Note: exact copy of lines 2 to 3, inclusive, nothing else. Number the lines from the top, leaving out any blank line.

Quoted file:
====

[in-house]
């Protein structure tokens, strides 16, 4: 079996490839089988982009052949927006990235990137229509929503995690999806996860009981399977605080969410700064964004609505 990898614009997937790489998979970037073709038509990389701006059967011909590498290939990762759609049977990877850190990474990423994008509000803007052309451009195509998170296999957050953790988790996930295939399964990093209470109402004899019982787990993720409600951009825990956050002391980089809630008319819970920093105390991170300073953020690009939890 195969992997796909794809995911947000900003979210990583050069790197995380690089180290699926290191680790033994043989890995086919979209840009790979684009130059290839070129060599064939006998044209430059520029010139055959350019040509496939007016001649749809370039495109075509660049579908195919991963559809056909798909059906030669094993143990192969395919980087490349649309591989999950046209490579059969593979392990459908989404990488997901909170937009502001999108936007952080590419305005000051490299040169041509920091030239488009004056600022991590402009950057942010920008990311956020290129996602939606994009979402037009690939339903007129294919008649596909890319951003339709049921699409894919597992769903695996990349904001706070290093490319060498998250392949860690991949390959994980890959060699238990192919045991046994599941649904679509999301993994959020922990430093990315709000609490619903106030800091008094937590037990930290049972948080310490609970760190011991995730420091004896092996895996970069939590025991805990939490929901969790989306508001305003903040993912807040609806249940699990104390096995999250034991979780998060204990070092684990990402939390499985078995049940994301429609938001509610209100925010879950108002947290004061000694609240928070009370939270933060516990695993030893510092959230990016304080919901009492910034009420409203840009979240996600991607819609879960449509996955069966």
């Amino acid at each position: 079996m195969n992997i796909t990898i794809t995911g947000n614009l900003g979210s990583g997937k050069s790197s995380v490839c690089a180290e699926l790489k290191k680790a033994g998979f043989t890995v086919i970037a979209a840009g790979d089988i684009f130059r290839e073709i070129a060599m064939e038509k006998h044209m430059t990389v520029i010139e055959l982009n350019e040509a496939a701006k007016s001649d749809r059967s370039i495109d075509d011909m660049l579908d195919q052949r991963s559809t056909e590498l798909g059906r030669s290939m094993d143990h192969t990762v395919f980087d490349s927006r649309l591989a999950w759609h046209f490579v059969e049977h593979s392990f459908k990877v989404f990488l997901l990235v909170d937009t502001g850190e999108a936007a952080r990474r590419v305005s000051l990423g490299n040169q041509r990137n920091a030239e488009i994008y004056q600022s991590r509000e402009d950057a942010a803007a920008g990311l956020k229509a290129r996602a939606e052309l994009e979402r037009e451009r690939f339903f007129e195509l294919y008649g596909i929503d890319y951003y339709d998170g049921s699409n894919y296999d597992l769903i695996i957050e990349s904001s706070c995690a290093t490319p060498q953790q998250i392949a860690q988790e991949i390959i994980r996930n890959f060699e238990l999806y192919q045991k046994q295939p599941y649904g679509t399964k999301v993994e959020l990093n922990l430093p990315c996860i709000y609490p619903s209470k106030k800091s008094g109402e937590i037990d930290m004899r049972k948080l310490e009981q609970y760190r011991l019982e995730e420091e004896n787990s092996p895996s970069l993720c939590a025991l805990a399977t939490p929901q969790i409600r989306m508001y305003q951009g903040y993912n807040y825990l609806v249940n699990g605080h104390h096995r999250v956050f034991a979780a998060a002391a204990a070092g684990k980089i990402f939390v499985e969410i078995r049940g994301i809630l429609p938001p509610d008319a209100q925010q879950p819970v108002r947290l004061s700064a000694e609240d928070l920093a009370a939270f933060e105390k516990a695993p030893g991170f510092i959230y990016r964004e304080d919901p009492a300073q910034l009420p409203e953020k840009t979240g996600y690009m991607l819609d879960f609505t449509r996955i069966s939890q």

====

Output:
């Protein structure tokens, strides 16, 4: 079996490839089988982009052949927006990235990137229509929503995690999806996860009981399977605080969410700064964004609505 990898614009997937790489998979970037073709038509990389701006059967011909590498290939990762759609049977990877850190990474990423994008509000803007052309451009195509998170296999957050953790988790996930295939399964990093209470109402004899019982787990993720409600951009825990956050002391980089809630008319819970920093105390991170300073953020690009939890 195969992997796909794809995911947000900003979210990583050069790197995380690089180290699926290191680790033994043989890995086919979209840009790979684009130059290839070129060599064939006998044209430059520029010139055959350019040509496939007016001649749809370039495109075509660049579908195919991963559809056909798909059906030669094993143990192969395919980087490349649309591989999950046209490579059969593979392990459908989404990488997901909170937009502001999108936007952080590419305005000051490299040169041509920091030239488009004056600022991590402009950057942010920008990311956020290129996602939606994009979402037009690939339903007129294919008649596909890319951003339709049921699409894919597992769903695996990349904001706070290093490319060498998250392949860690991949390959994980890959060699238990192919045991046994599941649904679509999301993994959020922990430093990315709000609490619903106030800091008094937590037990930290049972948080310490609970760190011991995730420091004896092996895996970069939590025991805990939490929901969790989306508001305003903040993912807040609806249940699990104390096995999250034991979780998060204990070092684990990402939390499985078995049940994301429609938001509610209100925010879950108002947290004061000694609240928070009370939270933060516990695993030893510092959230990016304080919901009492910034009420409203840009979240996600991607819609879960449509996955069966």
């Amino acid at each position: 079996m195969n992997i796909t990898i794809t995911g947000n614009l900003g979210s990583g997937k050069s790197s995380v490839c690089a180290e699926l790489k290191k680790a033994g998979f043989t890995v086919i970037a979209a840009g790979d089988i684009f130059r290839e073709i070129a060599m064939e038509k006998h044209m430059t990389v520029i010139e055959l982009n350019e040509a496939a701006k007016s001649d749809r059967s370039i495109d075509d011909m660049l579908d195919q052949r991963s559809t056909e590498l798909g059906r030669s290939m094993d143990h192969t990762v395919f980087d490349s927006r649309l591989a999950w759609h046209f490579v059969e049977h593979s392990f459908k990877v989404f990488l997901l990235v909170d937009t502001g850190e999108a936007a952080r990474r590419v305005s000051l990423g490299n040169q041509r990137n920091a030239e488009i994008y004056q600022s991590r509000e402009d950057a942010a803007a920008g990311l956020k229509a290129r996602a939606e052309l994009e979402r037009e451009r690939f339903f007129e195509l294919y008649g596909i929503d890319y951003y339709d998170g049921s699409n894919y296999d597992l769903i695996i957050e990349s904001s706070c995690a290093t490319p060498q953790q998250i392949a860690q988790e991949i390959i994980r996930n890959f060699e238990l999806y192919q045991k046994q295939p599941y649904g679509t399964k999301v993994e959020l990093n922990l430093p990315c996860i709000y609490p619903s209470k106030k800091s008094g109402e937590i037990d930290m004899r049972k948080l310490e009981q609970y760190r011991l019982e995730e420091e004896n787990s092996p895996s970069l993720c939590a025991l805990a399977t939490p929901q969790i409600r989306m508001y305003q951009g903040y993912n807040y825990l609806v249940n699990g605080h104390h096995r999250v956050f034991a979780a998060a002391a204990a070092g684990k980089i990402f939390v499985e969410i078995r049940g994301i809630l429609p938001p509610d008319a209100q925010q879950p819970v108002r947290l004061s700064a000694e609240d928070l920093a009370a939270f933060e105390k516990a695993p030893g991170f510092i959230y990016r964004e304080d919901p009492a300073q910034l009420p409203e953020k840009t979240g996600y690009m991607l819609d879960f609505t449509r996955i069966s939890q």